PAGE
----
Area Forecast Discussion
Issued by NWS Mt. Holly, NJ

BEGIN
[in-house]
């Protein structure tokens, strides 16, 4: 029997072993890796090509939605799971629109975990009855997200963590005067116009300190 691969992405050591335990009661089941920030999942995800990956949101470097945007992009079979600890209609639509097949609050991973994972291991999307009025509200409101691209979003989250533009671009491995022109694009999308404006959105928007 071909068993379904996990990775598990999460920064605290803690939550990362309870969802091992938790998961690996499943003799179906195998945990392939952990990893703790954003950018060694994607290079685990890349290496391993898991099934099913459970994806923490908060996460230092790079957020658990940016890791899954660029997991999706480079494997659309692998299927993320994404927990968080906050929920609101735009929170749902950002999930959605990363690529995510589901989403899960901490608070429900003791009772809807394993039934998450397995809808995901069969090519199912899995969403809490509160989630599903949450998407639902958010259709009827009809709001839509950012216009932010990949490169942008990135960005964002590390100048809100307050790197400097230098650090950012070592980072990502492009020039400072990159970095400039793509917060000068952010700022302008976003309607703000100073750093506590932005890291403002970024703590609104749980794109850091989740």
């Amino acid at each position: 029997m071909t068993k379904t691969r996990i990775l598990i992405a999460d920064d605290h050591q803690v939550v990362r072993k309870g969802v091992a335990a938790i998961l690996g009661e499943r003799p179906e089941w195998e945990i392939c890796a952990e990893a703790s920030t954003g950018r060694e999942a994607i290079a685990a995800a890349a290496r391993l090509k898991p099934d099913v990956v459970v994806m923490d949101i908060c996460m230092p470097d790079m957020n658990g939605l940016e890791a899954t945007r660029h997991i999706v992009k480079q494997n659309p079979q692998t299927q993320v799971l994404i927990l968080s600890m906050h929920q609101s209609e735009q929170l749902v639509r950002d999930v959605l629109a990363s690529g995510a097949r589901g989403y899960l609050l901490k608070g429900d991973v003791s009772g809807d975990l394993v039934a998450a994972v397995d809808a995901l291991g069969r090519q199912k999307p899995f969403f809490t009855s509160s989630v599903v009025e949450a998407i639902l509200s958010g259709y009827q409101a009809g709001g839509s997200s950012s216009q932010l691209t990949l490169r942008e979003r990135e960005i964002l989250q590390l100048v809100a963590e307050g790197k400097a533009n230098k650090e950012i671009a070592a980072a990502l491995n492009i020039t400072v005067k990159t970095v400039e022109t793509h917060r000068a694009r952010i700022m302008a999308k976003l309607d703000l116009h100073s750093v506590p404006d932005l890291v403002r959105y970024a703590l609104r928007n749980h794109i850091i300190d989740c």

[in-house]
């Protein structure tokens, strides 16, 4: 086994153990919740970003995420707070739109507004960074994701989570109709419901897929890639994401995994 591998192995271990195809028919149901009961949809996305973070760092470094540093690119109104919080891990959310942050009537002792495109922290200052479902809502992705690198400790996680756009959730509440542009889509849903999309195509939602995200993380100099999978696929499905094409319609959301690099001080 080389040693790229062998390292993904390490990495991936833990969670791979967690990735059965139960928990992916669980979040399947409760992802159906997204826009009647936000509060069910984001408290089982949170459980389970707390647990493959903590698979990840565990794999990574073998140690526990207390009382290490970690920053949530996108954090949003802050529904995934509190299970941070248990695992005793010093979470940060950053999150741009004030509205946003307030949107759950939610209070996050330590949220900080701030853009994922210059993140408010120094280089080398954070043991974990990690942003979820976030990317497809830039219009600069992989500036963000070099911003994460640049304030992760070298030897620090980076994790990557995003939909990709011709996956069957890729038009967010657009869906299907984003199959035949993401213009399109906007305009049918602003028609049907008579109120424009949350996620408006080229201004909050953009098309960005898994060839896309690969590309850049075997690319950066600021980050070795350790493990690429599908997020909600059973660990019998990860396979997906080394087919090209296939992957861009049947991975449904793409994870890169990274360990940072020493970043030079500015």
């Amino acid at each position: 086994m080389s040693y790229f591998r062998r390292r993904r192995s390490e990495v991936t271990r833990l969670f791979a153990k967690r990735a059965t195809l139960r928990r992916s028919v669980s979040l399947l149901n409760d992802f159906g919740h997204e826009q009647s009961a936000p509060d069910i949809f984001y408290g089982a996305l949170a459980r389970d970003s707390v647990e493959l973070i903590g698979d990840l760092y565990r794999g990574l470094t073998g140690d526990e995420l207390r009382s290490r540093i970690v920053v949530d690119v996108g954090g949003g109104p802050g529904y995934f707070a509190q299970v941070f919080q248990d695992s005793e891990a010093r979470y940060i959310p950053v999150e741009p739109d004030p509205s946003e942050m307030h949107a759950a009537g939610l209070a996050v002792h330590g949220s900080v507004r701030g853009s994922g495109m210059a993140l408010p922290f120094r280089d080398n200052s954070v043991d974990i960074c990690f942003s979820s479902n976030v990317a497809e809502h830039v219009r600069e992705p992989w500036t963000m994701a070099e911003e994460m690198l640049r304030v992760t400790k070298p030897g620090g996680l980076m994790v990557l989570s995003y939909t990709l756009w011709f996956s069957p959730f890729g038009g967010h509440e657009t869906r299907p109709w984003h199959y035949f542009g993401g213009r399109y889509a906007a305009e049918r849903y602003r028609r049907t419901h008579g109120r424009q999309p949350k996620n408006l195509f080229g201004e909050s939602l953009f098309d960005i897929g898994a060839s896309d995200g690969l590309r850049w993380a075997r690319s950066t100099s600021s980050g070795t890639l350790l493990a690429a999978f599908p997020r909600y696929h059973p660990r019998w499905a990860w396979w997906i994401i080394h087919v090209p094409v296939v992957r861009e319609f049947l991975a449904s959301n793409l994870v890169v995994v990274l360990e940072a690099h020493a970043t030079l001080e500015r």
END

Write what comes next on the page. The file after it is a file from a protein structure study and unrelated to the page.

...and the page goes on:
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000 FXUS61 KPHI 231335 AFDPHI Area Forecast Discussion National Weather Service Mount Holly NJ 935 AM EDT Fri Sep 23 2016 .SYNOPSIS... A cold front will cross our region tonight, then high pressure builds across the Northeast over the weekend into early Monday. A warm front should lift north of our area later Monday, with a cold front slowly crossing our region Tuesday and Wednesday. This front may then stall near the coast Thursday. && .NEAR TERM /UNTIL 6 PM THIS EVENING/... Low clouds along the NJ coast, and down into southern NJ and DE are beginning to dissipate and should scour out going through the morning. Otherwise, sunny and very warm with max temps 88 or 89 in PHL/ABE and mid-upper 80s elsewhere. MAX temps may occur today between 4 and 5PM when the BL temp is warmest. Winds become light west. Max temps are forecast generally 10-15F above normal but below record. Won`t be surprised at isolated 90F this afternoon at the typically hotter I-95 spots...maybe near KSMQ. Forecast basis is a 50 50 blend of the 00z/23 gfs/nam mos except as noted which in this case...raising guidance max temps based on GFS2m temp of 85 at 18z and an expected 17C at 850MB. && .SHORT TERM /6 PM THIS EVENING THROUGH 6 AM SATURDAY/... Cold frontal passage from north to south. Have doubts about CFP passage prior to 6 AM fm KESN to KGED southward. Low or mid clouds and a briefly gusty ne wind to 20 mph accompany the CFP. It`s possible the max temp for the calendar day of Sept 24 will occur at 1 am in a few spots around PHL (74-75F). Small chance of a shower or isolated tstm near and north of I-78 this evening. NSSL WRF finally ran and posted and it has less than my pops and so, confidence on any shower activity where now forecast, is below average! Pwat 1.4-1.5 inches this evening dries to .5 inches I-80 north by morning so that mins KMPO to KFWN and KMPO may again be near 50. Forecast basis:50 50 blend of the 00z/23 gfs/nam mos guidance. Lows tonight are 5 to 10 degrees above normal. Calendar day lows will occur near midnight Saturday night. && .LONG TERM /SATURDAY THROUGH THURSDAY/... Summary...A taste of Fall Saturday and especially Sunday and Monday before perhaps some moderation occurs. The chance of rain next week highly depends on the strength and timing of a cold front near the middle of next week. The synoptic setup is comprised of amplified flow over the weekend which then carries through much of next week. A strong upper-level trough will be across the Northeast over the weekend while a closed low traverses the Plains and Midwest. There continues to be model differences with the evolution of these, especially the trough moving across the Plains. This will impact the timing of a cold front into our area next week. Some ridging should move across our area Monday, with surface high pressure shifting offshore. Given the extent of the amplified flow, a slower system would tend to allow more moisture return northward. We used a model/continuity blend Saturday into Monday, then blended the 00z WPC Guidance into continuity thereafter. Some adjustments were then made following additional collaboration with our neighboring offices. For Saturday and Sunday...A strong upper-level trough slides across the Northeast. This will push a cold front to our south to start Saturday as surface high pressure, situated just north of the Great Lakes to start the day, builds southeastward. This results in a northeast low-level flow along with deepening cold/dry air advection. As the cold air advection increases, there appears to be enough low-level moisture initially remaining in place. This combined with warmer ocean water may result in an area of low clouds sliding southward especially across New Jersey and Delaware Saturday morning with even a shower. As the day wears on, much drier air should overtake the region and the clouds should thin out from north to south. As of now, we increased the cloud cover in the morning but kept the forecast dry. It may be a bit breezy for a time Saturday especially along the coast ahead of the building surface high. Sunday should be a true Fall day across the area. There should be enough subsidence and drying to promote less clouds at night, therefore both nights should be cool to chilly. Some guidance is showing the potential for mid to upper 30s Saturday night and especially Sunday night across portions of the Poconos and far northwestern New Jersey. If this occurs then patchy frost is possible, especially if high cloudiness holds off during Sunday night. For Monday and Tuesday...A very amplified pattern is forecast with a trough departing New England and another strong trough moving across the Plains and Midwest. In between, a ridge arrives in our area during Monday. This will drive surface high pressure over our area to start Monday before shifting offshore into Tuesday. Given some warm air advection, a warm front may move to our north later Monday although lift looks limited with it. The guidance differs some with the evolution of a strong closed low that moves across the Great Lakes and toward the Northeast. Some guidance breaks off the energy and keeps a second closed low back across the southwestern states and into the southern Plains. We leaned more toward the setup of following a closed low across the north, which is closest to the WPC Guidance. This evolution will determine the timing and strength of a cold front that eventually arrives in our area. As of now, we have it arriving Tuesday however given the uncertainty only low POPs were carried. Some temperature moderation should occur Tuesday ahead of the front. For Wednesday and Thursday...There is the potential for a strong trough or closed low to arrive in the region during this time frame. The details are less certain given the rather amplified pattern that is advertised by the model guidance. If the closed low idea pans out, the timing could be slower which will also impact the movement of a surface cold front. As of now, we bring the front slowly through Wednesday and it may stall for a time near the coast Thursday. There is the chance for a decent ribbon of enhanced moisture and lift to shift eastward ahead of the trough/closed low and associated cold front, however the overall evolution and therefore details are of lower confidence and thus the POPs were kept on the low side. && .AVIATION /13Z FRIDAY THROUGH TUESDAY/... The following discussion is for KPHL, KPNE, KTTN, KABE, KRDG, KILG, KMIV, KACY and surrounding areas. Low CIGs beginning to break up across southern terminals, and VFR expected by 14-15Z. Otherwise, VFR with a band of cirrus this morning. Wind becoming west or southwest this afternoon around 5 to 10 kt. Tonight...VFR to start then sct-bkn layers aoa 2500 ft spread southward with a wind shift to ne and gusty to 20 kt for an hour subsequent to a cold frontal passage. There is a slight chance of rain showers with the front at KABE and KTTN late but not in the TAF attm due to very low forecast confidence. OUTLOOK... Saturday and Sunday...MVFR ceilings possible Saturday morning especially south and east of PHL, then VFR through Sunday as drier air arrives. North-northeast winds 10-15 knots Saturday, becoming less than 10 knots later in the day and through Sunday. Monday and Tuesday...VFR overall. Some showers are possible on Tuesday. Winds becoming southeast at 10 knots or less Monday, then southwest on Tuesday. && .MARINE... No marine headlines today. SCA possible for NE wind gusts to 25 KT in ANZ450-51 and seas building to 5 ft there after 08z/24. Otherwise, winds becoming W until sea breezes develop and shift winds to S-SW this afternoon (sea breeze influence). Going through this evening, winds veer to the NW this evening, and then eventually NE and gusting to at least 20 KT behind the cold frontal passage early Saturday morning. OUTLOOK... A cold air advection surge in the wake of a cold front within a north-northeast wind Saturday may result in 25 knot gusts and seas near 5 feet. However, this may be short in duration and therefore held off on issuing a Small Craft Advisory at this time. The conditions overall then Sunday through Tuesday are anticipated to be below Small Craft Advisory criteria. RIP CURRENTS... The probable risk for the formation of dangerous rip currents today is low to moderate. The 3 ft 10 second swell is bothersome and certainly enhances a low risk. Swim in the presence of any remaining lifeguards to ensure safety. Weekend...shaping up as a low enhanced or moderate risk. Early next week... Monday odds favor low risk. Tuesday and Wednesday odds favor low enhanced or moderate risk for the formation of dangerous rip currents. && .CLIMATE... September continues on its way to a top 10 warmest September through most of our forecast area, and...for the 3rd consecutive month! Today probably is the last for 80s the rest of the month. Next, how many below normal days will occur between the 24th-30th. Right now, guidance has considerable variability suggesting a range of 2-4 days. This still is not likely to be enough to prevent a third consecutive top ten warmest month for much of the NWS Mount Holly forecast area. In this case a probable second consecutive top 5 warmest month in the period of record for PHL and ABE (not likely a top 5 for ACY). We`ve run the actual numbers through the 22nd, and then our 330 am forecast from today through the 30th. While there is considerable run to run and operational model variability on outcomes Wednesday through all averages out as follows at several long term climate sites, representing both urban and countryside in our forecast area. Philadelphia: Projects about 4.5 degrees above the monthly normal of 69.1. This will be a #4 or #5 warmest September on record for Philadelphia. Philadelphia September average temperature rankings 75.4 -1881 74.5 -2015 74.1 -1931 74.1 -1930 73.8 -2005 73.7 -2016 #5 72.9 -2010 72.9 -1921 72.4 -1900 Philly ranked #7 warmest July followed by a warmest ever August (in the POR dating back to 1874). Atlantic City: where there can be greater variability due to the sea breeze cooling during the afternoon and the radiative cooling at night, is still projecting near a 71.5 degree monthly average temperature, or 4+ degrees above the monthly normal of 67.2. Odds are locking into a top 4 to 8 warmest September in the period of record dating back to 1874. Atlantic City recorded a #7 warmest July and warmest ever August. 73.3 - 1961 72.8 - 1881 72.3 - 1931 and 1930 71.7 - 1921 71.6 - 2015 71.5 - 1933 71.4 - 2016 but low confidence that it will remain #7 71.3 - 2005 71.0 - 2010 70.6 - 2011 and 1906 Allentown: projects to a monthly average of near 69.6 degrees, or almost 6 degrees above the monthly normal of 63.9 and a highly probable 4th or 5th warmest September on record. Allentown ranked 8th warmest July and #2 warmest August. 70.8 - 1961 70.3 - 1980 69.7 - 2015 69.6 - 2016 #4 69.4 - 1931 68.7 - 2005 68.2 - 1952 Allentown and Philadelphia have so far recorded only 1 day below normal through the first 22 days of September, TTN only 2 days below normal and RDG 3 days below normal. && .PHI WATCHES/WARNINGS/ADVISORIES... PA...None. NJ...None. DE...None. MD...None. MARINE...None. && $$ Synopsis...Gorse Near Term...MPS Short Term...Drag Long Term...Gorse Aviation...MPS Marine...MPS Climate... is the U.S. government's official web portal to all federal, state and local government web resources and services.